• Castello di Ama: This tiny hamlet is the unexpected setting for museum-worthy contemporary art.The “town’s” handful of handsome buildings are now part of the Castello di Ama winery — one of Chianti’s finest — and house some of the works that the winery began commissioning over a decade ago. Today the collection consists of a dozen permanent pieces, including works by Anish Kapoor and Kendell Geers. Their two-hour guided visit includes the winery, the artwork and a tasting of the estate’s olive oil and wines (€35; book in advance).
• Radda: Majestically perched on a hill and surrounded by a sea of green, this alluring town’s position is truly spectacular. It has a medieval walkway and main square, where the Palazzo del Podestà displays its coats of arms and elegant arches. This palace had been the headquarters of the Chianti League, a military-political organisation that controlled this territory under Florence rule, for over four centuries. Opposite is the Neo-Romanesque Church of San Niccolò.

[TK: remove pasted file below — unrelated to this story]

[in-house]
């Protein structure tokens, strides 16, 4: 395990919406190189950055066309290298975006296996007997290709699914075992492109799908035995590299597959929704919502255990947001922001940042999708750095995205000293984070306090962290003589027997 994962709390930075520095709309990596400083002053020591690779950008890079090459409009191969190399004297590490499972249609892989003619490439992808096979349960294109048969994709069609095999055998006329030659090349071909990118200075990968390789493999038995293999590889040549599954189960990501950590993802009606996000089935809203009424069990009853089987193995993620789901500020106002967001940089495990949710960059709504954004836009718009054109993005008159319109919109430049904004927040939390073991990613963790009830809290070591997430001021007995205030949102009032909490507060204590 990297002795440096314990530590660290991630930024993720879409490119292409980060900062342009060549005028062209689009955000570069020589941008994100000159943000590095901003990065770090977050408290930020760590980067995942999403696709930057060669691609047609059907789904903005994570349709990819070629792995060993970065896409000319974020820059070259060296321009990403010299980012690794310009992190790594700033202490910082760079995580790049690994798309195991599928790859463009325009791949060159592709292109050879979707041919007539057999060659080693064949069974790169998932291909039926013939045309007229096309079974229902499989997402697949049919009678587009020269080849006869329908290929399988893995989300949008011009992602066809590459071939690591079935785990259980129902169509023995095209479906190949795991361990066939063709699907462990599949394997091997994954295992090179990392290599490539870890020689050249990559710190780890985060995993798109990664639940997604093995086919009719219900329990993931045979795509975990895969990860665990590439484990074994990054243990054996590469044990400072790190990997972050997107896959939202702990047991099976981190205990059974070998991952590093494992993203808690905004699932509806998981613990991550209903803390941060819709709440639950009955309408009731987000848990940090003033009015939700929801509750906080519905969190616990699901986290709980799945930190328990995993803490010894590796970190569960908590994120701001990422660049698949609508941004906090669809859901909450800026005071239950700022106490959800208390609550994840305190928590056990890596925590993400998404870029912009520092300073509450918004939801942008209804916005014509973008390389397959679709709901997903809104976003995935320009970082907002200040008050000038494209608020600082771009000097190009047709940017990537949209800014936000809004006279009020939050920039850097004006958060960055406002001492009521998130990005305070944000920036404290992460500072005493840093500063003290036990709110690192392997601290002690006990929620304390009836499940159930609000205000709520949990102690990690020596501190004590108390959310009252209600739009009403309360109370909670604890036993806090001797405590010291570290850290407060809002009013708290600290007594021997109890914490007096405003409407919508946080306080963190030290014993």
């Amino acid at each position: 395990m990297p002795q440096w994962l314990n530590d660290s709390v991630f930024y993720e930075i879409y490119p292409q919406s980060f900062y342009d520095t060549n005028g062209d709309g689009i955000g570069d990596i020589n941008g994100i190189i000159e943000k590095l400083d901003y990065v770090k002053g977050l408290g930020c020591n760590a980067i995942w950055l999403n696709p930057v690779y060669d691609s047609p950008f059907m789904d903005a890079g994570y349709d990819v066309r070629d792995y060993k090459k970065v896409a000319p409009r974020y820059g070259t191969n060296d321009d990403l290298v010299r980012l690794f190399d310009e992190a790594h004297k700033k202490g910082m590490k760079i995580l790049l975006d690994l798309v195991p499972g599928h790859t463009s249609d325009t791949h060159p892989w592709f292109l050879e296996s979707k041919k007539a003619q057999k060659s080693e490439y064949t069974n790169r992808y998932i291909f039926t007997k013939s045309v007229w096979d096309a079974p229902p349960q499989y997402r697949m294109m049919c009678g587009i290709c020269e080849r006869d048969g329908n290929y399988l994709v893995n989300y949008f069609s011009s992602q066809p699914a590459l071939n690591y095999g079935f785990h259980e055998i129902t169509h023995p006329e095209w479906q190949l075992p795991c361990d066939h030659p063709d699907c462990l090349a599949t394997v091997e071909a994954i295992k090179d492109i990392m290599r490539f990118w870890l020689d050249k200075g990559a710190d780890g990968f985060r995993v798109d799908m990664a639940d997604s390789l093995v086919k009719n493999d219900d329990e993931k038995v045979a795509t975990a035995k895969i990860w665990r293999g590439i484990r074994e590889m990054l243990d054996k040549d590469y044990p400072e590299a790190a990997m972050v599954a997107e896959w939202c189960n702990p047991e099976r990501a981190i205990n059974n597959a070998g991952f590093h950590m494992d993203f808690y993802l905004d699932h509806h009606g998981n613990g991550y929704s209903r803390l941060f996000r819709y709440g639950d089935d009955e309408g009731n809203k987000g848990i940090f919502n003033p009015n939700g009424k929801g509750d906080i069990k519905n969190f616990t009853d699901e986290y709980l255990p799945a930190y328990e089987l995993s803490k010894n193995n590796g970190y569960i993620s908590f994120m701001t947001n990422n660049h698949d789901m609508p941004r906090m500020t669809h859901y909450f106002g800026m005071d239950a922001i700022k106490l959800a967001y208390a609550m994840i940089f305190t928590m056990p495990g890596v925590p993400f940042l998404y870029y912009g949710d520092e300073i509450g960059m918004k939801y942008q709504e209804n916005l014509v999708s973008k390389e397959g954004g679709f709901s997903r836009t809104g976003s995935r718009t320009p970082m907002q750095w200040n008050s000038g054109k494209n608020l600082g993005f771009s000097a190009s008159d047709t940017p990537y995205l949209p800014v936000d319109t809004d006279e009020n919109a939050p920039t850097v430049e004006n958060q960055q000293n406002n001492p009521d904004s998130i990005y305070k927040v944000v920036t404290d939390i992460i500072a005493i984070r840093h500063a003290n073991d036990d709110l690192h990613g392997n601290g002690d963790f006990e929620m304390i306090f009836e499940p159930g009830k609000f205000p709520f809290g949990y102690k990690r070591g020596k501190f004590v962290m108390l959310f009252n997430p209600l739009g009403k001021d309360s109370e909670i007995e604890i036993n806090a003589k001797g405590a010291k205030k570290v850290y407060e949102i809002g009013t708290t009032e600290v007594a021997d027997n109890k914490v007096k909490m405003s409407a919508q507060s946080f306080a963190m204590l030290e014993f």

• Castellina in Chianti: A small medieval town nestled at the top of a rolling green hill at an altitude of 578m. Via Ferrucci, a pedestrian zone, is the main street and home to a number of restaurants, some with outdoor seating. Castellina is dominated by its early 15th century castle, home to the Archaeological Museum of Chianti Senese displaying ancient artifacts from area excavations, including many from the Etruscan settlements of the area. The parish church San Salvatore contains an important fresco of the enthroned Madonna attributed to Bicci di Lorenzo.